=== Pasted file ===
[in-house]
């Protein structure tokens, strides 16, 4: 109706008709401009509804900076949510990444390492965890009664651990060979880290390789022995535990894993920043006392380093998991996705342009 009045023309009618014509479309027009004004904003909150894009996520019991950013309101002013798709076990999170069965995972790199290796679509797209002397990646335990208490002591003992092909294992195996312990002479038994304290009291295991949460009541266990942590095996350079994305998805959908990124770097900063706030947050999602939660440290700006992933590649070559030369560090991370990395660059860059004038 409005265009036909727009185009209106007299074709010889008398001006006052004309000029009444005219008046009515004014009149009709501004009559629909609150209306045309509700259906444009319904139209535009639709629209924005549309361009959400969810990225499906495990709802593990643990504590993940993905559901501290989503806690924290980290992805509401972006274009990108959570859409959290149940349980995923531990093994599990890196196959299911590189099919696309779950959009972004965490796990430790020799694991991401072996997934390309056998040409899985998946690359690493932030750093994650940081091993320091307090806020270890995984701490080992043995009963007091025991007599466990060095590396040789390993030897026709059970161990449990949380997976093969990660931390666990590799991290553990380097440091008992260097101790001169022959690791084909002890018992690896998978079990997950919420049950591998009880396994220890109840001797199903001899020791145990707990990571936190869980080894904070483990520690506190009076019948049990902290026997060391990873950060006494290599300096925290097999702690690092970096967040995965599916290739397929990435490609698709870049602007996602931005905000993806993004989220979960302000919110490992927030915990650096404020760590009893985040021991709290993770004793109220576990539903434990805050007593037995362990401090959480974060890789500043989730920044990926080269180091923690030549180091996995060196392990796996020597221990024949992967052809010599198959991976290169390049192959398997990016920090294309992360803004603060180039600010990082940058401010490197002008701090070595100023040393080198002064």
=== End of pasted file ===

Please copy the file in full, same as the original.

[in-house]
């Protein structure tokens, strides 16, 4: 109706008709401009509804900076949510990444390492965890009664651990060979880290390789022995535990894993920043006392380093998991996705342009 009045023309009618014509479309027009004004904003909150894009996520019991950013309101002013798709076990999170069965995972790199290796679509797209002397990646335990208490002591003992092909294992195996312990002479038994304290009291295991949460009541266990942590095996350079994305998805959908990124770097900063706030947050999602939660440290700006992933590649070559030369560090991370990395660059860059004038 409005265009036909727009185009209106007299074709010889008398001006006052004309000029009444005219008046009515004014009149009709501004009559629909609150209306045309509700259906444009319904139209535009639709629209924005549309361009959400969810990225499906495990709802593990643990504590993940993905559901501290989503806690924290980290992805509401972006274009990108959570859409959290149940349980995923531990093994599990890196196959299911590189099919696309779950959009972004965490796990430790020799694991991401072996997934390309056998040409899985998946690359690493932030750093994650940081091993320091307090806020270890995984701490080992043995009963007091025991007599466990060095590396040789390993030897026709059970161990449990949380997976093969990660931390666990590799991290553990380097440091008992260097101790001169022959690791084909002890018992690896998978079990997950919420049950591998009880396994220890109840001797199903001899020791145990707990990571936190869980080894904070483990520690506190009076019948049990902290026997060391990873950060006494290599300096925290097999702690690092970096967040995965599916290739397929990435490609698709870049602007996602931005905000993806993004989220979960302000919110490992927030915990650096404020760590009893985040021991709290993770004793109220576990539903434990805050007593037995362990401090959480974060890789500043989730920044990926080269180091923690030549180091996995060196392990796996020597221990024949992967052809010599198959991976290169390049192959398997990016920090294309992360803004603060180039600010990082940058401010490197002008701090070595100023040393080198002064």